Juventus’ troubled start to the new year slipped into disaster on Friday after the Italian Football Federation docked the Serie A giants 15 points for using transfers to artificially boost their balance sheet.
The FIGC said in a statement that the points sanction was to be inflicted this season, a huge blow to Juve whose chances of qualifying for next season’s Champions League are now greatly compromised.
Juve drop down from third to 10th place on just 22 points, 15 from the top four positions in Italy’s top flight.
Missing out on Europe’s top – and richest – club competition would be a further blow to the club’s accounts which last season were nearly 239 million euros in the red.
Juve’s current sporting director Federico Cherubini was also banned for 16 months, another serious punishment which Juve said in a statement they would appeal at the Italian Olympic Committee.
The club’s former leadership were also handed long bans by the FIGC including two years to ex-chairman Andrea Agnelli and former CEO Maurizio Arrivabene and 30 months to former sporting director Fabio Paratici, now at Tottenham Hotspur.
The FIGC also said that it had asked that the bans – which also included eight months for former vice-president and playing icon Pavel Nedved – be extended beyond Italy to the jurisdictions of international governing bodies Uefa and Fifa.
All eight other clubs facing potential FIGC sanctions, including Serie A teams Sampdoria and Empoli, were acquitted, something Juve’s legal team called “a clear injustice”.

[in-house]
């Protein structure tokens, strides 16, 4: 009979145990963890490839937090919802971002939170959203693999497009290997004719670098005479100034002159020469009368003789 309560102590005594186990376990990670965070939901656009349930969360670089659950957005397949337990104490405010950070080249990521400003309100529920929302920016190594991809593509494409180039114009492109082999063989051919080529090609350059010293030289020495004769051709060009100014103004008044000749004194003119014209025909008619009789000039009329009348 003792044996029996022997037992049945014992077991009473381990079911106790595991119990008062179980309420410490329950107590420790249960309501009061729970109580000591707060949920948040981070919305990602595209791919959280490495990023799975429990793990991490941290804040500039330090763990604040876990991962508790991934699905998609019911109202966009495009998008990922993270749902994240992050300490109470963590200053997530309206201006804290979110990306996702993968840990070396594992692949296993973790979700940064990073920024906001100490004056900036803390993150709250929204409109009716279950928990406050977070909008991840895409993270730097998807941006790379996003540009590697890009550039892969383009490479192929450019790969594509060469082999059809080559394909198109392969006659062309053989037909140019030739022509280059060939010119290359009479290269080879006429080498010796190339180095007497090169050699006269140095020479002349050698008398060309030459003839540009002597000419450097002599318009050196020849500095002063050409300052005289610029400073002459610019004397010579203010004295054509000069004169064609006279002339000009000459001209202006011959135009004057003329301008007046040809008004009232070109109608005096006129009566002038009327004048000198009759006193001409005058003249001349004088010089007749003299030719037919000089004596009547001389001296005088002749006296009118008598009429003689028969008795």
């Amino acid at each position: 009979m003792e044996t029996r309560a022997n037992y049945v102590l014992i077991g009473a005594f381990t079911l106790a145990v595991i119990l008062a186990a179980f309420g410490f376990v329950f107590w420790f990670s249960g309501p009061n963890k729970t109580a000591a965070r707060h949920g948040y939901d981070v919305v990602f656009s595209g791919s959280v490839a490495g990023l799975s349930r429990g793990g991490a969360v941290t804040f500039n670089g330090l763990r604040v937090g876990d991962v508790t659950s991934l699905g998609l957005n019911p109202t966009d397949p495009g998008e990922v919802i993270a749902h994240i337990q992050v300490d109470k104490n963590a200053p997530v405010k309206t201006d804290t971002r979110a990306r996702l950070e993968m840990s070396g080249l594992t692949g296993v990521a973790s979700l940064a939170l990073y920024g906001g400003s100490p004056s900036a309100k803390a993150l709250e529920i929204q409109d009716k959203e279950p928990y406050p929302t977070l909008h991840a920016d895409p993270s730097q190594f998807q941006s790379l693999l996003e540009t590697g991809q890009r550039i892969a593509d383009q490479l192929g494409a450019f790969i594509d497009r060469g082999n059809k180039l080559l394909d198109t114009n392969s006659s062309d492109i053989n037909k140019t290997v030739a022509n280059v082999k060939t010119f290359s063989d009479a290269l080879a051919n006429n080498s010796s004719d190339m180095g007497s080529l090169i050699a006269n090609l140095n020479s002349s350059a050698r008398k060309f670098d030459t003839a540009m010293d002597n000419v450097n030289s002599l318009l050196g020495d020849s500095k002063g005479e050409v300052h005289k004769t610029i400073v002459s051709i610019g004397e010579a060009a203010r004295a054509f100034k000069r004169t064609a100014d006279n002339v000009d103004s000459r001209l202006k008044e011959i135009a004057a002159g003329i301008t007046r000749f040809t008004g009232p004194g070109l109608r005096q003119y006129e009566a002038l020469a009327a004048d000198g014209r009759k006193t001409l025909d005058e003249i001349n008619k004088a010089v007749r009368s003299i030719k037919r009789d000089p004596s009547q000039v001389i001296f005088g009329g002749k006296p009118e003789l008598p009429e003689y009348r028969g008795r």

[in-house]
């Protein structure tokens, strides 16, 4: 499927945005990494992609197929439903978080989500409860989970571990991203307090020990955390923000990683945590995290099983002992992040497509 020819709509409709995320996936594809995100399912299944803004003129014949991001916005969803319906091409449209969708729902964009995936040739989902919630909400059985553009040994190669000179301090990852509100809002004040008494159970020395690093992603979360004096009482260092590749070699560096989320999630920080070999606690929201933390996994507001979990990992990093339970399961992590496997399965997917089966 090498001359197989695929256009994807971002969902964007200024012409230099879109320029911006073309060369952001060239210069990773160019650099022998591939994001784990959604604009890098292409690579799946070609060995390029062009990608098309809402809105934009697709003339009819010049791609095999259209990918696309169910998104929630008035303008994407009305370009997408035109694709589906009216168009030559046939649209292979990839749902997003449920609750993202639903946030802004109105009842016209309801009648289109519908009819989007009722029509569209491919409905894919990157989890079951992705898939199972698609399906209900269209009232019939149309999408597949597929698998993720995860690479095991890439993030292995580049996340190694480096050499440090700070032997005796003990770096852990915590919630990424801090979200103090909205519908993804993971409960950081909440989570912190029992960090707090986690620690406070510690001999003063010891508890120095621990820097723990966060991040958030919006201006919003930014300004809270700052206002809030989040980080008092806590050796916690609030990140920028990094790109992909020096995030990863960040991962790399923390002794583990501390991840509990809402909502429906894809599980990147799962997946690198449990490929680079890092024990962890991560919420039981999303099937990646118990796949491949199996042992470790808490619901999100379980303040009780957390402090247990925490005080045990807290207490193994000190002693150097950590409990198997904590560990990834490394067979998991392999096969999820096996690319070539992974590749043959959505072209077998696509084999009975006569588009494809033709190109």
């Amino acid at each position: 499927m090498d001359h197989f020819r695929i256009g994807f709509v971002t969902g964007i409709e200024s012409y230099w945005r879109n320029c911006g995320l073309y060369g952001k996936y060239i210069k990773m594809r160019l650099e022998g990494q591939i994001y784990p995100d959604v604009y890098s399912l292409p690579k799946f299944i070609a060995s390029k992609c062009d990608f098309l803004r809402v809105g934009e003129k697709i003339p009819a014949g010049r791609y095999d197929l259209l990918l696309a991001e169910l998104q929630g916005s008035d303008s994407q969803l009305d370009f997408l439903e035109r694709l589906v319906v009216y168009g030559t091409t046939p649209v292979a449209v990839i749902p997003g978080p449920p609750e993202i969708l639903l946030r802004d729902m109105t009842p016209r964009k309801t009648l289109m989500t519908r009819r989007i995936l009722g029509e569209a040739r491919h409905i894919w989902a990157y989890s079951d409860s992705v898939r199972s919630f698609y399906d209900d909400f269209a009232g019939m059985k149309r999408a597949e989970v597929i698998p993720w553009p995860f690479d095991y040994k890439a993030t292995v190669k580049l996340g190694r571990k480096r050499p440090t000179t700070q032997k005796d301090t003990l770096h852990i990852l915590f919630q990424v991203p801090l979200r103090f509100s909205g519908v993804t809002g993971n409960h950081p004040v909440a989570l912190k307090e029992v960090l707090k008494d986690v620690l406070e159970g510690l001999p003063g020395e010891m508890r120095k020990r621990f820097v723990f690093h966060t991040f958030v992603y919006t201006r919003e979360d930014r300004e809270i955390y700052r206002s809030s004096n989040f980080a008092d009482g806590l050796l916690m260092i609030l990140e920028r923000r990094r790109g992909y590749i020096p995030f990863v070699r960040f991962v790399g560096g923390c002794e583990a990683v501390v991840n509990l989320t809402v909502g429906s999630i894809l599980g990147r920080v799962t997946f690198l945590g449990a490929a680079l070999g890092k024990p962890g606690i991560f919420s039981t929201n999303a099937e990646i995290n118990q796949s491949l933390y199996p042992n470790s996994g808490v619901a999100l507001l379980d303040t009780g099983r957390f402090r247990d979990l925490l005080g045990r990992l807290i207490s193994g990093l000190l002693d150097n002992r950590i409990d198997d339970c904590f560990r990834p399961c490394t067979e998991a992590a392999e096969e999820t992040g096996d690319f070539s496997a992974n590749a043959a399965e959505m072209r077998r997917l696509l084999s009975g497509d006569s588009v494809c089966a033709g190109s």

They were accused of using capital gains – the positive difference between purchase and sale values net of amortisation and write-downs – from a series of player exchanges in which little or no money passed between clubs.
One widely-cited deal was between Juve and Barcelona in 2020 which saw Miralem Pjanic move to Catalonia and Arthur Melo go the other way.
Arthur was valued at 72 million euros and Pjanic 60 million euros, sums both clubs could immediately book on their balance sheets while the cost of purchases can be spread over the length of a player’s contract.
Juve recorded a capital gain of 43 million euros on Pjanic, the second highest in the club’s history.
The decision to dock Juve points came as the FIGC reopened a trial which had ended last year with Juve and a host of other clubs including Serie A leaders Napoli being acquitted.
It follows new evidence from a separate criminal probe into Juve’s finances conducted by prosecutors in Turin.
Juve will know after a preliminary hearing in March if they and the former members of the club’s board will stand criminal trial over alleged false accounting.
Agnelli and the rest of the Juve board stepped down in November under pressure from the criminal investigation, with a new board led by Gianluca Ferrero being appointed earlier this week.
The new board will remain in office until the shareholders’ meeting for the approval of Juve’s accounts as of 30 June 2025.
Agnelli’s departure ended a 12-year reign which brought a host of trophies and for a period re-established Juventus as one of Europe’s best teams but ended in turmoil.
Last month Uefa said it had opened a formal investigation into whether Juventus had misled them and broken rules regarding their finances.